Where your estate (i.e. your total assets) exceeds your nil rate band of £325,000 (£650,000 for a married couple) and possibly the residence nil rate band of £125,000 (£250,000 for a married couple), the balance of your estate is currently subject to Inheritance Tax (IHT) at 40% on your demise.
For many people, their main residence forms a significant part of their estate and can be a hindrance to reducing the estate and consequently the IHT payable by your beneficiaries. It is not uncommon for people to want to remain in their own home, rather than moving and downsizing to release capital and take advantage of IHT planning strategies. A home often has many fond memories and a network of local friends and family whom you would ideally not wish to move away from.
In this scenario, one area which can be considered is Equity Release. This allows you to release an element of the equity in your home and gift this directly, or via a trust where you wish to retain a degree of control, to your family. If you have a requirement for additional income from the capital or wish to retain a degree of access to the capital itself, there are various types of trust which can be used. This type of planning can have the following benefits:
- The amount released, plus accrued interest, forms a debt against your estate, reducing any IHT liability. However, this might affect what you leave as an inheritance.
- Where the capital is gifted directly or via a trust, this will also fall out of your estate for IHT after seven years, or possibly earlier, depending on the type of trust used and the size of the gift.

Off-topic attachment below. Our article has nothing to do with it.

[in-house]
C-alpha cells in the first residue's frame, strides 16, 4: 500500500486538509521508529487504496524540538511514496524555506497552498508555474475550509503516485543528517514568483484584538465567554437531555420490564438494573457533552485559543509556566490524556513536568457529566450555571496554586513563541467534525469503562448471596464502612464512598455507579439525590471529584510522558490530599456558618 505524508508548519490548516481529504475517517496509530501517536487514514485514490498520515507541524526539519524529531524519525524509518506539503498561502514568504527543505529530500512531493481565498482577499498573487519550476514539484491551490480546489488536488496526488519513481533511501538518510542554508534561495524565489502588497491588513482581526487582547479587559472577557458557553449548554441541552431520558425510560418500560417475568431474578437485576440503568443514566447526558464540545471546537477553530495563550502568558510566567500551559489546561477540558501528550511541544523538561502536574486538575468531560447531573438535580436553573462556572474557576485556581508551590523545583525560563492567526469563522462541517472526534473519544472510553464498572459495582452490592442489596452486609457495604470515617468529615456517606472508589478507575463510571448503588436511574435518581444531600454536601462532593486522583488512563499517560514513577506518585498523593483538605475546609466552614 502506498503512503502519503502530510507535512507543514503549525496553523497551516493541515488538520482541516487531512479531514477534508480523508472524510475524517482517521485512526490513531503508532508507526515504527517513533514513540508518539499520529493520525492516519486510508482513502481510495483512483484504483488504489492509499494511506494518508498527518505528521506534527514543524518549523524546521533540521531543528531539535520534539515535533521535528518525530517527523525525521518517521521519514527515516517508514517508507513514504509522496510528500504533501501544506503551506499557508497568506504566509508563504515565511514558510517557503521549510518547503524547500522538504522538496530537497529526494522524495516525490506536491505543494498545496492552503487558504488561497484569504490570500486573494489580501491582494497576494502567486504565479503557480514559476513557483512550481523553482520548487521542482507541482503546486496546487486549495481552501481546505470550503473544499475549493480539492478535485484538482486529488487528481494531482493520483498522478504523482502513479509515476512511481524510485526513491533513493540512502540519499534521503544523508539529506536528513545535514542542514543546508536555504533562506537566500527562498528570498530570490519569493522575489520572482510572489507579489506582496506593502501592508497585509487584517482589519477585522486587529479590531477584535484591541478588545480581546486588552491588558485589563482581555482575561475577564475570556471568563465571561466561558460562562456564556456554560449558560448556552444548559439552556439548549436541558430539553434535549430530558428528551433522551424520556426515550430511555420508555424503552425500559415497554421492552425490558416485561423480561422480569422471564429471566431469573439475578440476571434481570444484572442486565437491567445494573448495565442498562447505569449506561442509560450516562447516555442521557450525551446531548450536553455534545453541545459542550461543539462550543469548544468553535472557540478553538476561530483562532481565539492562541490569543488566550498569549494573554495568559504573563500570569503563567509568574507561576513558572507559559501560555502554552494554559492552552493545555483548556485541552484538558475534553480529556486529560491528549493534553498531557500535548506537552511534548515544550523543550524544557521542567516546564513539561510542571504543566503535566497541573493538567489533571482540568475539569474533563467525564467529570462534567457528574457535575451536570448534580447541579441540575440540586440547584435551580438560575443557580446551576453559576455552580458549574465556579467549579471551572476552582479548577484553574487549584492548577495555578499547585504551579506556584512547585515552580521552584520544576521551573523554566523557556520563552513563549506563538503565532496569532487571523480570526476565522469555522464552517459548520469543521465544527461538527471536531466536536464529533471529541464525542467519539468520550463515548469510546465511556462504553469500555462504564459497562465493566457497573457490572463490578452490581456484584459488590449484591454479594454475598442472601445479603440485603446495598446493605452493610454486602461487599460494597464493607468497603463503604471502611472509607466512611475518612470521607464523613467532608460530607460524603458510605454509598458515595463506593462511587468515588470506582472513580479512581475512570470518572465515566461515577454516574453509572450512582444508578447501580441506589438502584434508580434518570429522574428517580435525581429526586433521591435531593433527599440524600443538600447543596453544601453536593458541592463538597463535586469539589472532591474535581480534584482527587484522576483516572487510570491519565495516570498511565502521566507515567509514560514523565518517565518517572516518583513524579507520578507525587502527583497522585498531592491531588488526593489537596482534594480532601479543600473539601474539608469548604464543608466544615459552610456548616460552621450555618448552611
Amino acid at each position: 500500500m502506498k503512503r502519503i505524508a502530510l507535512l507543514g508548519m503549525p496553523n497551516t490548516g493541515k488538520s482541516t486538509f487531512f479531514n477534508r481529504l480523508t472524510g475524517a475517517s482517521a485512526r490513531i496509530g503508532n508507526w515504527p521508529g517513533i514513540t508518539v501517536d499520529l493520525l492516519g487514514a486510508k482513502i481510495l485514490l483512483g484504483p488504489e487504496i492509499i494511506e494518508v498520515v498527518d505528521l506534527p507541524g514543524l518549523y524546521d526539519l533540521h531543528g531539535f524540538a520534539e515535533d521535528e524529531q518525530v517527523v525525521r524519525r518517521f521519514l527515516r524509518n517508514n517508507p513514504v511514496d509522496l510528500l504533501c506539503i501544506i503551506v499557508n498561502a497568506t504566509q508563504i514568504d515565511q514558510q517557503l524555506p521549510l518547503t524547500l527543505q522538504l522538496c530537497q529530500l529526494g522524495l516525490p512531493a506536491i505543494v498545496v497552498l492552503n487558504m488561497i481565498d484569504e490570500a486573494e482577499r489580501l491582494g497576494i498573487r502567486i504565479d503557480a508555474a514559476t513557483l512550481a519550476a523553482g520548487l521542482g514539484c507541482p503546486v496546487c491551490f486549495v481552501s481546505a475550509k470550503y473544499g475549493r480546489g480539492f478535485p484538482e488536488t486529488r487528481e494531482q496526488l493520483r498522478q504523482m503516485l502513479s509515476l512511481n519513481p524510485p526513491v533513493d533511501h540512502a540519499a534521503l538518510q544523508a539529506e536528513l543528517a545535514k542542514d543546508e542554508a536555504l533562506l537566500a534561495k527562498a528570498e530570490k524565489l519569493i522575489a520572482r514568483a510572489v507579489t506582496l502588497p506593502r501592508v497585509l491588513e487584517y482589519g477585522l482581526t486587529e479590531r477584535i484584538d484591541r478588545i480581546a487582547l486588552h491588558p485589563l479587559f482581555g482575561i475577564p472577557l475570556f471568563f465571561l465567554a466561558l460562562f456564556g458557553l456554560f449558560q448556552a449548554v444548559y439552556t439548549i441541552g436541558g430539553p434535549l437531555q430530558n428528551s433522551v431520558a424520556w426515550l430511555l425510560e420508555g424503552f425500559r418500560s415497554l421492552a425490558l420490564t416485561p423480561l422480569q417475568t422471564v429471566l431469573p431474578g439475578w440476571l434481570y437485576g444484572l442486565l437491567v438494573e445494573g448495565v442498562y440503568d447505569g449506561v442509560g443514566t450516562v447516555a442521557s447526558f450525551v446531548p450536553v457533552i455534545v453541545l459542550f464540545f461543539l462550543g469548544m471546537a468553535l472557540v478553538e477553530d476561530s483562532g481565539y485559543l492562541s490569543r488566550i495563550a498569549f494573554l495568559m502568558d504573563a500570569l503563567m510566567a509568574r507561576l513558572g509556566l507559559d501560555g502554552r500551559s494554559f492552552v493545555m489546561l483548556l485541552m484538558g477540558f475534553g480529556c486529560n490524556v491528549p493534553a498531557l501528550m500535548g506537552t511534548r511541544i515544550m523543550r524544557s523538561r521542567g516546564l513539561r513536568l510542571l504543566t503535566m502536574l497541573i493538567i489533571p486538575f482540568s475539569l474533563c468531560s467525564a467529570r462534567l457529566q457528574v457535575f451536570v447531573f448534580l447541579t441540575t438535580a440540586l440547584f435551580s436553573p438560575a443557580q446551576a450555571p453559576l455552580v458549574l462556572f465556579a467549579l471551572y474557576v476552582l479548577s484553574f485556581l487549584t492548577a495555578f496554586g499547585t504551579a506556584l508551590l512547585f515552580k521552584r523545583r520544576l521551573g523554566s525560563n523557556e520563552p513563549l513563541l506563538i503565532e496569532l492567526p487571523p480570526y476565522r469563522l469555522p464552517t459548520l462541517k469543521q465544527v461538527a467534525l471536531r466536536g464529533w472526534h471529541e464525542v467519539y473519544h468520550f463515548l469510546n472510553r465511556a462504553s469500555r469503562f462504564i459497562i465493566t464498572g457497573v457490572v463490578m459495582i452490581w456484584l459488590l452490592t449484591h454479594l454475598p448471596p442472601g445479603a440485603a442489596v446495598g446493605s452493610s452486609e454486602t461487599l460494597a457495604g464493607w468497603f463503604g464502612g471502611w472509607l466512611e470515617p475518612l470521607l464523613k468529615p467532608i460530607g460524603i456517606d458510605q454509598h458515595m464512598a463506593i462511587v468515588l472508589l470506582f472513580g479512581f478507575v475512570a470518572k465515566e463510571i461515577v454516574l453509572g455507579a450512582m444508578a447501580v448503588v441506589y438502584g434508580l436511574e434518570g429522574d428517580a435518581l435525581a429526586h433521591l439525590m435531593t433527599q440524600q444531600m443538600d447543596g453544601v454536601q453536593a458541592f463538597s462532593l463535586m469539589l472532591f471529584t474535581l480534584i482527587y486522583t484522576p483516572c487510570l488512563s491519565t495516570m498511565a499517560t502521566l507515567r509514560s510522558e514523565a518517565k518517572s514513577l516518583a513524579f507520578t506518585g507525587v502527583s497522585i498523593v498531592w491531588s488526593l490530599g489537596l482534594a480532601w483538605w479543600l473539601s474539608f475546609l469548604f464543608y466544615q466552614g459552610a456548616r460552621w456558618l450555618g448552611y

Equity Release schemes offered by members of the Equity Release Council must adhere to a strict code of conduct designed to protect consumers. These safeguard's offer a "no negative equity guarantee", meaning consumers will never owe more than the value of the property. Interest rates must be either fixed or, if variable, with a cap fixed for the life of the loan. On top of this, they are protected by "security of tenure", which gives consumers the right to live in the home for life or until they need to move into long-term care. Lenders will expect you to keep your home in good condition within the framework of reasonable maintenance.
Equity Release is not suitable for everyone and it is for that reason that, if this is of interest to you, it is important to have access to good advice. Equity Release might affect your tax position and entitlement to means-tested benefits. Furthermore, an equity release mortgage with variable interest rates, as opposed to a fixed rate of interest, might not be suitable because the interest rate might increase significantly.
If you would like to know more about Equity Release, please let your Gerald Edelman contact know, or alternatively, contact Andrew Chaplin or Rob Jones at LGT Vestra LLP on 0203 207 8000 for an initial, no obligation exploratory discussion.